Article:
The chief officer of the local police force, Yiannis Patronas, suspects that Eleni and Petros happened upon something of real value. However, his search turns up nothing but handfuls of broken clay, and then, another body—that of Petros, whose throat has been brutally cut. Body parts belonging to Eleni are left behind on a remote beach, confirming her demise. Then an old priest with a fondness for TV detective shows is attacked and left for dead. The dig site is located near the monastery where he was the only resident.
Patronas interviews Petros’ longsuffering grandmother, his flighty mother and her money-grubbing boyfriend, as well as Eleni’s greedy stepmother and her charming son. He also confronts two archeologists, one British and one American …. If Eleni’s find is, as they insist, worthless, what are these men doing on Chios? Although Patronas has little experience with homicide, he is determined to conquer the evil that threatens this formerly peaceful island.
Says Leta, “I have visited over 22 of these islands and spent the equivalent of a decade among the people who inhabit them. Of all the qualities I have come to know, I most cherish the Greek sense of humor, that bittersweet viewpoint, both pungent and cynical, that is so uniquely theirs. In my view, the Greeks are always laughing at the unexpected, whatever adversity is thrown their way, passing along a bit of truth about human behavior as they go. Sages, every last one of them.”
Leta Serafim graduated from George Washington University in D.C. with a degree in political science and Russian studies. While in college, Leta worked at the Washington Post, writing obituaries and doing research for the national desk, and later joining the staff of the Los Angeles Times Washington Bureau. Following her marriage to a Greek national, Philip Serafim, Leta moved to Athens. When she moved back to the U.S. seven years later, she wrote for local papers and the Boston Globe. After her mother began to lose her sight from glaucoma, she began designing and launching multiple media campaigns to increase public awareness of this disease. Leta spends at least one month every year in Greece and has visited over 25 islands. The Devil Takes Half is her first novel and the first book in the Greek Islands Mystery series. Coffeetown Press will also be publishing her work of historical fiction, To Look on Death No More. Click here to find Leta online.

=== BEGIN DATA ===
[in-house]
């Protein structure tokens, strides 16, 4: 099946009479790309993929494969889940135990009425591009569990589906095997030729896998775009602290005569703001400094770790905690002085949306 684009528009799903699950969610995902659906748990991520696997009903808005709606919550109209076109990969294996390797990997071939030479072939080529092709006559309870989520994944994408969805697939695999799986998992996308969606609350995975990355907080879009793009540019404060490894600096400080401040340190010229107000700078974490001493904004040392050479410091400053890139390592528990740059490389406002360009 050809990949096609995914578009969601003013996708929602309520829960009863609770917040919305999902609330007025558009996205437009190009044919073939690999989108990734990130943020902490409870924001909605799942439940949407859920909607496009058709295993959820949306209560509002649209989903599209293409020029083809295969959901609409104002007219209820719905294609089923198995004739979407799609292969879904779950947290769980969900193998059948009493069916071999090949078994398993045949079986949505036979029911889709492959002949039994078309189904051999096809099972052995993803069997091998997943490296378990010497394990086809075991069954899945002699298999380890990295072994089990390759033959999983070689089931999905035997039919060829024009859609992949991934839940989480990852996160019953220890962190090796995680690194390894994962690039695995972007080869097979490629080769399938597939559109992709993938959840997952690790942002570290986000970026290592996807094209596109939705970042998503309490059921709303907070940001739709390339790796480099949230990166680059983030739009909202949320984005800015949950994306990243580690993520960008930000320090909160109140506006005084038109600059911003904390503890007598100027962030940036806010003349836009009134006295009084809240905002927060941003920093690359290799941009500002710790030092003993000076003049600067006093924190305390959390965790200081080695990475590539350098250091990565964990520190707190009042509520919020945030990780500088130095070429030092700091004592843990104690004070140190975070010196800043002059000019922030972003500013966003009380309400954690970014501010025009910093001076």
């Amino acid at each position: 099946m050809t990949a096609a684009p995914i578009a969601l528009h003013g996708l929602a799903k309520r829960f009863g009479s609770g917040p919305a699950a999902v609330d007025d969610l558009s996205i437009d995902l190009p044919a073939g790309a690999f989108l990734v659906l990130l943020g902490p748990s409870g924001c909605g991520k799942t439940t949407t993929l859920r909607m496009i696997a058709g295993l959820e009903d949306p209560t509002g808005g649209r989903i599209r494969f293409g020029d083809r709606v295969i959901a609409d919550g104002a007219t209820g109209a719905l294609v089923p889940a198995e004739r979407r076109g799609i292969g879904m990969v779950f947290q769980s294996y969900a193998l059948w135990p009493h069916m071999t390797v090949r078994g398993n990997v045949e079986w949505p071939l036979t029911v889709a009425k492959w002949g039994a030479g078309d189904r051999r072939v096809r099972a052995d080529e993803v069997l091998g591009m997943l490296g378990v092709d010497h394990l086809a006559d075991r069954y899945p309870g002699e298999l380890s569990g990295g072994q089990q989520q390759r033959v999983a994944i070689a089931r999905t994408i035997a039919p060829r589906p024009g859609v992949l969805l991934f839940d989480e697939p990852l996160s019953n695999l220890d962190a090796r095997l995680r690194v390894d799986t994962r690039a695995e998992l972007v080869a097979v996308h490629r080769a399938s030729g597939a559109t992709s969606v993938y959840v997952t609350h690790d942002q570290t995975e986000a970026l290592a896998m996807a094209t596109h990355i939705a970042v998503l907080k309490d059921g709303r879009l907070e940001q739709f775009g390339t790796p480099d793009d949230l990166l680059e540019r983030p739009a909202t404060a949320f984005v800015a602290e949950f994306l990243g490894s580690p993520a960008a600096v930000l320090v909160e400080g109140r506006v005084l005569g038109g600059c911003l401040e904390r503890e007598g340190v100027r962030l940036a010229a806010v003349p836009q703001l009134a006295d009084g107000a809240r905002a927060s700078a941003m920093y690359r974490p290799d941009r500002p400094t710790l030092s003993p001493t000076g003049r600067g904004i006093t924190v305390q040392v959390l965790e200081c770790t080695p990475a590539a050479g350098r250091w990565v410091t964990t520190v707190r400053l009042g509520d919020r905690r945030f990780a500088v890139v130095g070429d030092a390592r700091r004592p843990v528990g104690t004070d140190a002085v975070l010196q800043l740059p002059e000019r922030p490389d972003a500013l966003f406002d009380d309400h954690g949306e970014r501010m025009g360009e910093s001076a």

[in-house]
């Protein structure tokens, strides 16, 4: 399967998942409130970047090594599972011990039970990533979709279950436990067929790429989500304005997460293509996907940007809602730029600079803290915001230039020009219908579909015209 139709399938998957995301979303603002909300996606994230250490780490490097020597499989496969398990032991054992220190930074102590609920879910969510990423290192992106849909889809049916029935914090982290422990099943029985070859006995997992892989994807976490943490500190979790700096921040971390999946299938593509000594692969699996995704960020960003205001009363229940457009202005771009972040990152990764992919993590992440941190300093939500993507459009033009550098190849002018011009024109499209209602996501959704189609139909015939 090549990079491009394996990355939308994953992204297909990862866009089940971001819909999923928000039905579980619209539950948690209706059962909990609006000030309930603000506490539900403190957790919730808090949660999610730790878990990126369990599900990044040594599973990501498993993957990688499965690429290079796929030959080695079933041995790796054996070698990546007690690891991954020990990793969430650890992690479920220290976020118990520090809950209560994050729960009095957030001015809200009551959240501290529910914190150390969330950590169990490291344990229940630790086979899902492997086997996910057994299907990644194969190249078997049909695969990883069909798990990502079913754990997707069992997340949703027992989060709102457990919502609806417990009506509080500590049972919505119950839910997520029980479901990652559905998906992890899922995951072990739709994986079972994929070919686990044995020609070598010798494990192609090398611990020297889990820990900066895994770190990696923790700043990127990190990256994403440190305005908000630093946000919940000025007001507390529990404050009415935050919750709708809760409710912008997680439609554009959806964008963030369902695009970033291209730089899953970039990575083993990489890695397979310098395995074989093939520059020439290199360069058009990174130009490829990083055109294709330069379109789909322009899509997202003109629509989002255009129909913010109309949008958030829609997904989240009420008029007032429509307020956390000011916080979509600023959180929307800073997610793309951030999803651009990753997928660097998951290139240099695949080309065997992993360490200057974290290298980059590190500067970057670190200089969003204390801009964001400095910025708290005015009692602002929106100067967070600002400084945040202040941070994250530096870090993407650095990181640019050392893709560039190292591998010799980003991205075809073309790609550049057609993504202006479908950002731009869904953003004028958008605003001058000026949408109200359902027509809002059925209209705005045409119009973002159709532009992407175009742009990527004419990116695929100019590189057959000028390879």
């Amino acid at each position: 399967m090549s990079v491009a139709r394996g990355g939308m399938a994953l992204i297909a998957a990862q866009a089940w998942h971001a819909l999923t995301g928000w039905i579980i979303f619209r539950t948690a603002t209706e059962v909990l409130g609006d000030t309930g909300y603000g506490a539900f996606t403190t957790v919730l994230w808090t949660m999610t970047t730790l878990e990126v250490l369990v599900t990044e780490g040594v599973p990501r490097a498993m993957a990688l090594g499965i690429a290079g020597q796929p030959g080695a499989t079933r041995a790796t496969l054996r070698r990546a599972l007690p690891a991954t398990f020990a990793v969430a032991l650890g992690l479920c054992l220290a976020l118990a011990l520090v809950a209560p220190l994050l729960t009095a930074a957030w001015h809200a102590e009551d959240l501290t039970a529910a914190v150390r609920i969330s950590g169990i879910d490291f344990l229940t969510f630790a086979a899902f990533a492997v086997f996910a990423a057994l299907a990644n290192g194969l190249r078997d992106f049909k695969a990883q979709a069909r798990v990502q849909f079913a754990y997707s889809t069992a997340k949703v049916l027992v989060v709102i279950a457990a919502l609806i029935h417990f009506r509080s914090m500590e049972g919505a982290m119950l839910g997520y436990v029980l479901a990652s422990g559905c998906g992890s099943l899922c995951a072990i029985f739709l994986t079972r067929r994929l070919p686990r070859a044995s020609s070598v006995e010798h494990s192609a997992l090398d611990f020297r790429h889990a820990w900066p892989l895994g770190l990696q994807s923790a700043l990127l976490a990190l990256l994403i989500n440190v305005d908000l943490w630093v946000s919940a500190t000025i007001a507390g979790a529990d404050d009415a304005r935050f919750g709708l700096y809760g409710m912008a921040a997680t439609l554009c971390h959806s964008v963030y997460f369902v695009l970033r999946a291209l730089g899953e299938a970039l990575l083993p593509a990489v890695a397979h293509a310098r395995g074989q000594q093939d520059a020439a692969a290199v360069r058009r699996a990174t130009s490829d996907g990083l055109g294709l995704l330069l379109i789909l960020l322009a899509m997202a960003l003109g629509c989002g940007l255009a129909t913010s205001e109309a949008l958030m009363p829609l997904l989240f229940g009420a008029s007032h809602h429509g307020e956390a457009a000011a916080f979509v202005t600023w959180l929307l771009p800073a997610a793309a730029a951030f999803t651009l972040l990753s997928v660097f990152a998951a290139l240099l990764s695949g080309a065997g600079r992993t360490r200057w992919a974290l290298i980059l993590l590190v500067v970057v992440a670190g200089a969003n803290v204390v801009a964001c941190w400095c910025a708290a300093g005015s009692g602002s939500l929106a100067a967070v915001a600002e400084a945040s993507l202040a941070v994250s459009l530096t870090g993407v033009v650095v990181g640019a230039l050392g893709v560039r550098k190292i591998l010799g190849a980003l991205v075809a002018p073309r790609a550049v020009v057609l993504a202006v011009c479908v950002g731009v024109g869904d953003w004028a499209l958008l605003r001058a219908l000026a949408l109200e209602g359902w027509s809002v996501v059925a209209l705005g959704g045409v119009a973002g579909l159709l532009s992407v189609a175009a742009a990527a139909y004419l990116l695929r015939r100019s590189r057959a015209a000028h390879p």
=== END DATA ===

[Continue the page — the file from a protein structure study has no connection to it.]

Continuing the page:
Keep reading for an excerpt:
Uninvited, the priest had followed him and now stood at the edge of the trench, looming over him, his black cassock billowing in the wind. “Chief Officer, with your permission, I’d like to assist you in your investigation.”
“Sorry, Father. You know that’s impossible.” Patronas was measuring the depth of the blood. He wasn’t sure what had happened, if the blood was even human, and he wanted to sort it out before his men arrived, before the day got any hotter. “This is police work and the police and the church, they’re at cross purposes. They don’t mix.”